Farm life is boring at the moment. There’s a very predictable routine that revolves around feeding and checking stock, and right now, that makes it very enjoyable.
All the more so because with the first cow due to calve in about three weeks’ time, you know that lull could be broken at any moment.
In the event of that happening, things are ready. Pressure was taken off slurry and sheds are in order, only a few small bits to tidy away. I’ve held off moving the heifers into the calving shed just yet.
They’re in their own pen all winter and will be left there a little while longer. The older cows won’t be too far behind them once calving starts, so the first dozen or so of those will be put in a group of their own and given access back to a straw pen, in case there are any early arrivals.
For ease of movement and keeping them in check, there’s nothing to beat a pair of experienced cows
I must go through the list of predicted calving dates and group the rest up accordingly. The extension to the cow house will be very useful that way. Instead of all the cows running as one group, I’m now in a position to put them into pens of eight.
It’s the first winter in my farming career that every animal was housed. Even the bulls got to stay in this year. They’re both coming up on two years of age and will be heading for grass sometime over the next few weeks.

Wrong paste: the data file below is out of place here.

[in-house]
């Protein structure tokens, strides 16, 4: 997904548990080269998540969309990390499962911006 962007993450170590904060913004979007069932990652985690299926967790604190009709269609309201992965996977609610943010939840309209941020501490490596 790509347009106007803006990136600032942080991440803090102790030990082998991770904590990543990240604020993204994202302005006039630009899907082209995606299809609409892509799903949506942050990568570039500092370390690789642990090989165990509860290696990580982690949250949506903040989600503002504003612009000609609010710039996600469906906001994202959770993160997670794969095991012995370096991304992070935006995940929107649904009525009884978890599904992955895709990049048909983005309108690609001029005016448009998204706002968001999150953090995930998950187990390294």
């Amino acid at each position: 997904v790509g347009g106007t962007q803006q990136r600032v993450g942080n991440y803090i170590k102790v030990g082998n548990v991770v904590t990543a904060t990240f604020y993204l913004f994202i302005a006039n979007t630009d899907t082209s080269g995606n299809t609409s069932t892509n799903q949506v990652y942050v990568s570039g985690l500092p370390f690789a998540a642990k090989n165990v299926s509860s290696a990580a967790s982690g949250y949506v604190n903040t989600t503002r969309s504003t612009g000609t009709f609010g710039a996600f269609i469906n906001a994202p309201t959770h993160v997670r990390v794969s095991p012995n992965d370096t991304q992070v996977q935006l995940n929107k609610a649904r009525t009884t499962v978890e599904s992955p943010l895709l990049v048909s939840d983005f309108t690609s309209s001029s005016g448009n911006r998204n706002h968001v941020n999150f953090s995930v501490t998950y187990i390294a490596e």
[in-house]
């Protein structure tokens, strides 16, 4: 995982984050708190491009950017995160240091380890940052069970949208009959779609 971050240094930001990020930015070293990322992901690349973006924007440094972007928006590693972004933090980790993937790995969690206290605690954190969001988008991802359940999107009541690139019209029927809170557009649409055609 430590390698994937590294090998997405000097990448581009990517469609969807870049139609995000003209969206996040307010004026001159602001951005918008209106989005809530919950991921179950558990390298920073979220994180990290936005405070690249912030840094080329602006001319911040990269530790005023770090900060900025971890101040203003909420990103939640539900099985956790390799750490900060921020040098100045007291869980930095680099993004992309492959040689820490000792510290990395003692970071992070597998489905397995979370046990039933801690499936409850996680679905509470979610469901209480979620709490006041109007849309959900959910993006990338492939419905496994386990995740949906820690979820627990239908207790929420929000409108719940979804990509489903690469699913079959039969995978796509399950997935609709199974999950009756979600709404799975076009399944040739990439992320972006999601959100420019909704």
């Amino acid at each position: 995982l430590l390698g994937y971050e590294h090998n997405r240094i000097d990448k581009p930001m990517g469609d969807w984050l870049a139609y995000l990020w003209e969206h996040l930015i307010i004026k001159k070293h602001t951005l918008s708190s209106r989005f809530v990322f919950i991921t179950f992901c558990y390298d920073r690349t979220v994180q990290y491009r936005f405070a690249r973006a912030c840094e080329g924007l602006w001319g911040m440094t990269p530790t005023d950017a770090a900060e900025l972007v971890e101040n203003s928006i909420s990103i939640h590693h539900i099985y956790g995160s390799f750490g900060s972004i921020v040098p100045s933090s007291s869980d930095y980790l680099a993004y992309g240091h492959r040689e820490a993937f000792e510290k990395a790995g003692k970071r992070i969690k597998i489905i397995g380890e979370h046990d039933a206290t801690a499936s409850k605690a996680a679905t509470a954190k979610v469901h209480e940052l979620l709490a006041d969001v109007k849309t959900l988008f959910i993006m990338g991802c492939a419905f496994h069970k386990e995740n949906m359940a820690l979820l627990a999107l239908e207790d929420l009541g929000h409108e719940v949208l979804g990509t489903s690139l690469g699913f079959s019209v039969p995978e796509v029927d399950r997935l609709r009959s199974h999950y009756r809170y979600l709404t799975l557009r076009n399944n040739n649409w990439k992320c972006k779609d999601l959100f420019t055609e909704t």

For babysitting purposes, the last two cows to calve will be going with them. They’re both placid enough bulls, but for ease of movement and keeping them in check, there’s nothing to beat a pair of experienced cows.
The plan would be to get them across the road and out of the way of the cows and calves that will be going to grass. Heading in the other direction will be the group of younger weanlings.
It’s coming up on selection time for the replacements too. They will be due their first BVD vaccine and I use the behaviour in the yard around then as a good gauge of their temperament. I mentioned previously that some calves from a young bull we used in 2019 were a bit on the flighty side. Luckily, he had a bull to heifer ratio of 2:1, so there won’t be many of his daughters retained.
Off the top of my head, I think there’s two. They proved to be very easy to deal with compared to their comrades. There will be fewer heifers to go for breeding on the back of this and the fact that there was a higher percentage of bulls last year.
The flip side of that is you know at some point in the next few years it will balance itself out.
Ideally, it would be a good time to do genomic tagging, but with no clarity on the latest round of BDGP, I’ll just have to wait it out and hope that something gets sorted soon. Surely it would be worth making more use of the national tagging system for DNA purposes.